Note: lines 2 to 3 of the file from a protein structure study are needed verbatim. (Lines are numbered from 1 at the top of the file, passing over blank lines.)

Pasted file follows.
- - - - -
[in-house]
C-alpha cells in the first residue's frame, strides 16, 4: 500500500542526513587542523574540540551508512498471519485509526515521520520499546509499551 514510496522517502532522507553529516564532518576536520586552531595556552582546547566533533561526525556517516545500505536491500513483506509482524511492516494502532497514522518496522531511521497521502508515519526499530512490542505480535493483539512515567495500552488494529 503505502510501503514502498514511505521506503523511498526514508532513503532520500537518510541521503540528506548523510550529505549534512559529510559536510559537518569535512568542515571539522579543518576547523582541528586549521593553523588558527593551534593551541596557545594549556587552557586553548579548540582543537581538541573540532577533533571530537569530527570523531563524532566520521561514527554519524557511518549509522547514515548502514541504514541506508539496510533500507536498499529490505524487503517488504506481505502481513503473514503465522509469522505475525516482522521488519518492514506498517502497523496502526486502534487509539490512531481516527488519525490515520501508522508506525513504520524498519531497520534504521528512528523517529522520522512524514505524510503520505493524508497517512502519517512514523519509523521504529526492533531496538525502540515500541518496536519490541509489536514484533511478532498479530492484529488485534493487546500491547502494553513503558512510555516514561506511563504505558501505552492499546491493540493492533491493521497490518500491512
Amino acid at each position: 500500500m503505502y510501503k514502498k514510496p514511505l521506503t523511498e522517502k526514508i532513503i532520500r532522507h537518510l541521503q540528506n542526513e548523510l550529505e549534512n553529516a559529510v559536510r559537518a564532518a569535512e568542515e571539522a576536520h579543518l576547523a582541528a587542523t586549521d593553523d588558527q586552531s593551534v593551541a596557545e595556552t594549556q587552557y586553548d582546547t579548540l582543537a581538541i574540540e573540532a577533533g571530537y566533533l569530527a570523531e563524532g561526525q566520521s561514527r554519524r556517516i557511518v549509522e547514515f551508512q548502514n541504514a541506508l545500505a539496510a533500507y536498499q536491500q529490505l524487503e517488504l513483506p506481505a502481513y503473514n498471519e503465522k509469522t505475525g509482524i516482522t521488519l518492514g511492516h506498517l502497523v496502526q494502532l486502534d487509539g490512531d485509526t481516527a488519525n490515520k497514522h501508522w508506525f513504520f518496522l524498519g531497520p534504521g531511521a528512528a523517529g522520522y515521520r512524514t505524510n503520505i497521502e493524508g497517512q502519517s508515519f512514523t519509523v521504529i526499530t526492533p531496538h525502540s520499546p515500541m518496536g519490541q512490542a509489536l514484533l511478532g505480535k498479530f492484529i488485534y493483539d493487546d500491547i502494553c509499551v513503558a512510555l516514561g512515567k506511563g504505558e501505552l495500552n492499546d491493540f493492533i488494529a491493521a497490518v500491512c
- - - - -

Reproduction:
C-alpha cells in the first residue's frame, strides 16, 4: 500500500542526513587542523574540540551508512498471519485509526515521520520499546509499551 514510496522517502532522507553529516564532518576536520586552531595556552582546547566533533561526525556517516545500505536491500513483506509482524511492516494502532497514522518496522531511521497521502508515519526499530512490542505480535493483539512515567495500552488494529 503505502510501503514502498514511505521506503523511498526514508532513503532520500537518510541521503540528506548523510550529505549534512559529510559536510559537518569535512568542515571539522579543518576547523582541528586549521593553523588558527593551534593551541596557545594549556587552557586553548579548540582543537581538541573540532577533533571530537569530527570523531563524532566520521561514527554519524557511518549509522547514515548502514541504514541506508539496510533500507536498499529490505524487503517488504506481505502481513503473514503465522509469522505475525516482522521488519518492514506498517502497523496502526486502534487509539490512531481516527488519525490515520501508522508506525513504520524498519531497520534504521528512528523517529522520522512524514505524510503520505493524508497517512502519517512514523519509523521504529526492533531496538525502540515500541518496536519490541509489536514484533511478532498479530492484529488485534493487546500491547502494553513503558512510555516514561506511563504505558501505552492499546491493540493492533491493521497490518500491512
Amino acid at each position: 500500500m503505502y510501503k514502498k514510496p514511505l521506503t523511498e522517502k526514508i532513503i532520500r532522507h537518510l541521503q540528506n542526513e548523510l550529505e549534512n553529516a559529510v559536510r559537518a564532518a569535512e568542515e571539522a576536520h579543518l576547523a582541528a587542523t586549521d593553523d588558527q586552531s593551534v593551541a596557545e595556552t594549556q587552557y586553548d582546547t579548540l582543537a581538541i574540540e573540532a577533533g571530537y566533533l569530527a570523531e563524532g561526525q566520521s561514527r554519524r556517516i557511518v549509522e547514515f551508512q548502514n541504514a541506508l545500505a539496510a533500507y536498499q536491500q529490505l524487503e517488504l513483506p506481505a502481513y503473514n498471519e503465522k509469522t505475525g509482524i516482522t521488519l518492514g511492516h506498517l502497523v496502526q494502532l486502534d487509539g490512531d485509526t481516527a488519525n490515520k497514522h501508522w508506525f513504520f518496522l524498519g531497520p534504521g531511521a528512528a523517529g522520522y515521520r512524514t505524510n503520505i497521502e493524508g497517512q502519517s508515519f512514523t519509523v521504529i526499530t526492533p531496538h525502540s520499546p515500541m518496536g519490541q512490542a509489536l514484533l511478532g505480535k498479530f492484529i488485534y493483539d493487546d500491547i502494553c509499551v513503558a512510555l516514561g512515567k506511563g504505558e501505552l495500552n492499546d491493540f493492533i488494529a491493521a497490518v500491512c